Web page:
ALBANY, NY (CelebrityAccess MediaWire) — New York State Legislature passed a bill last week that legalizes ticket scalping for major venues throughout the state.
Under current law, ticket buyers can only resell their tickets for $5 or 20 percent above face value, whichever is greater. The arenas, however, can charge whatever the market will bear.
New York State Senator Nicholas Spano, a sponsor of the bill, said the old statute hurts consumers.
“Eliminating the ‘maximum premium price’ restriction for secondary market tickets in venues over 6,000 seats will allow for free market economics to take hold,” he said in a memorandum supporting the bill, according to New York Newsday. “Consumers will ultimately benefit from the increased supply of tickets and prices will decrease.”
Spano said that current law hurts season ticket holders and other sellers who can’t sell their extra tickets for events they cannot attend. The bill is similar to laws in California, Arizona and some other states.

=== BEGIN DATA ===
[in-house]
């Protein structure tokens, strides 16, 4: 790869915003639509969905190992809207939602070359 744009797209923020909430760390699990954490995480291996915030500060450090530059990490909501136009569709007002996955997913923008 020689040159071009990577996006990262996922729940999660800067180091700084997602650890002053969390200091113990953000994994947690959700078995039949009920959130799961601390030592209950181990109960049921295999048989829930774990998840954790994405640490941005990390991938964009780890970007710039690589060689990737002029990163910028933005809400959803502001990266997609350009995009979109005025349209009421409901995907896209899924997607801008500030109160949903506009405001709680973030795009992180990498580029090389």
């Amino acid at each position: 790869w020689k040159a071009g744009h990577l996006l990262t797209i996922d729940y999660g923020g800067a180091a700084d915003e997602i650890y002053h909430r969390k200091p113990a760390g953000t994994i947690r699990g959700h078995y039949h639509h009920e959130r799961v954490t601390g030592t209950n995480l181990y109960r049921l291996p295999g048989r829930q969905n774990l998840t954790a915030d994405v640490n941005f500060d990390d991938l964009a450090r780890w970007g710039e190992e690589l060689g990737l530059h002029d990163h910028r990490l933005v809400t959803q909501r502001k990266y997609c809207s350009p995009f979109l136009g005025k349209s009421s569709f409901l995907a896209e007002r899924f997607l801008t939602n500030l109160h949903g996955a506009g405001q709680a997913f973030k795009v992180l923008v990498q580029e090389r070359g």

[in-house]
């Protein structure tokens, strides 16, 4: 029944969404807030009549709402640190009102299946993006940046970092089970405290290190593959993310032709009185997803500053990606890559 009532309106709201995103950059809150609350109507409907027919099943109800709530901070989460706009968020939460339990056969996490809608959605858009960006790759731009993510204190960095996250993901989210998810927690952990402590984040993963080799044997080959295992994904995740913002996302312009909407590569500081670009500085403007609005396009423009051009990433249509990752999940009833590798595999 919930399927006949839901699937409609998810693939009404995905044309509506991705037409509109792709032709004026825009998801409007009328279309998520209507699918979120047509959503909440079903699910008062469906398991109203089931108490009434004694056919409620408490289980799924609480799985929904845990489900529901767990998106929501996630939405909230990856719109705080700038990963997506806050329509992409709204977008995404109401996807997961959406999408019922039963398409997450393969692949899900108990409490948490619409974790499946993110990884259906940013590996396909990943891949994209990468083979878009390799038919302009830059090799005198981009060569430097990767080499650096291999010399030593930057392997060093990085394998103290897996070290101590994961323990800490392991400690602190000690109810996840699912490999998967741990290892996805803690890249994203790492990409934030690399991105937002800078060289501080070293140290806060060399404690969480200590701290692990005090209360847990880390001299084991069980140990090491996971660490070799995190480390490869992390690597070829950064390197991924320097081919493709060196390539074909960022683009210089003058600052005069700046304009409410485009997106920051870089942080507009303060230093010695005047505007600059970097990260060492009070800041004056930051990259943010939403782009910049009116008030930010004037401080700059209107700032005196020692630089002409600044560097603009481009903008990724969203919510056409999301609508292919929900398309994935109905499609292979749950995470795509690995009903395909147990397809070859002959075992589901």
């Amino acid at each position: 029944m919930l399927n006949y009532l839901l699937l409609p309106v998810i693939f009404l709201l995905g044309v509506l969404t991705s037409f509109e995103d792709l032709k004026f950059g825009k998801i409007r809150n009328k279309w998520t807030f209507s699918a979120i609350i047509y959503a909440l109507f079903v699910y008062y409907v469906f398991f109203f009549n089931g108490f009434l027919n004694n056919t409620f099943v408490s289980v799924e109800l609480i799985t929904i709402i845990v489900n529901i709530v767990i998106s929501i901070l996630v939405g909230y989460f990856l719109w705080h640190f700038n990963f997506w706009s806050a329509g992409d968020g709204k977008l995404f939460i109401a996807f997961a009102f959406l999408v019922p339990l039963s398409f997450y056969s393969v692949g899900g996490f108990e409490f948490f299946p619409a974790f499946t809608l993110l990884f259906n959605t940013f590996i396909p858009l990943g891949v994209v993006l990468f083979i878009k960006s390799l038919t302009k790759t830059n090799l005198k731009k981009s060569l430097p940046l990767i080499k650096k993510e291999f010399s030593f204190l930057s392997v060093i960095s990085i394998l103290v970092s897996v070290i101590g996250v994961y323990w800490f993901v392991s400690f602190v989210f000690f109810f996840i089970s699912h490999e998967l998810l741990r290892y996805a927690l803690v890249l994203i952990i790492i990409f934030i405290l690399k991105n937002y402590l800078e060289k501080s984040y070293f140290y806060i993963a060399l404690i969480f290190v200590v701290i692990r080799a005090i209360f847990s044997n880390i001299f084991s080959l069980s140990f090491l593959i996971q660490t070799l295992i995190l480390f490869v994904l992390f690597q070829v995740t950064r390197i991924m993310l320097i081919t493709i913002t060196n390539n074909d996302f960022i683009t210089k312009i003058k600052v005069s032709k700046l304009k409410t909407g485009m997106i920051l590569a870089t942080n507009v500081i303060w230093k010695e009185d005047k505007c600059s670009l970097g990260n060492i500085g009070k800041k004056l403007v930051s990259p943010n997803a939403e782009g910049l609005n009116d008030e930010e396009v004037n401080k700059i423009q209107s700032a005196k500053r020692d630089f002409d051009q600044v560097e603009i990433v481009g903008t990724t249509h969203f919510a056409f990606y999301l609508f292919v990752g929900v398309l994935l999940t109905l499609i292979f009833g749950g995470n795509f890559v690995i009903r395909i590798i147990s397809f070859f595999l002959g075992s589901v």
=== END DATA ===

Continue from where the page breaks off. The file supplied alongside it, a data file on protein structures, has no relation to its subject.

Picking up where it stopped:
“Right now, the law is not working for the consumer,” Spano said. “People are scalping tickets in violation of the law.”
Broadway theaters will still be protected from scalpers, however, because the current law would stay in effect for venues with less than 6,000 seats.
To be able to resell tickets, a person or business would have to pay a $5,000 licensing fee. The bill would also allow the resale of tickets on the Internet through sites like eBay and StubHub.com.
Opponents of the bill said it would hurt consumers by allowing scalpers to purchase tickets meant for fans, then charge whatever they want.
“This bill is essentially capitulation” to ticket scalpers, State Senator Eric Schneiderman told the paper. “This bill does not protect consumers…it’s a step in the wrong direction.”
The New York Public Interest Research Group released a statement saying the measure lets “loose free market forces without rooting out the corruption that lies at the heart of ticket scalping.” The statement said that bill does not offer the same protections for single event and limited-run larger events where the potential to exploit fans is greater than for Broadway shows. –by CelebrityAccess Staff Writers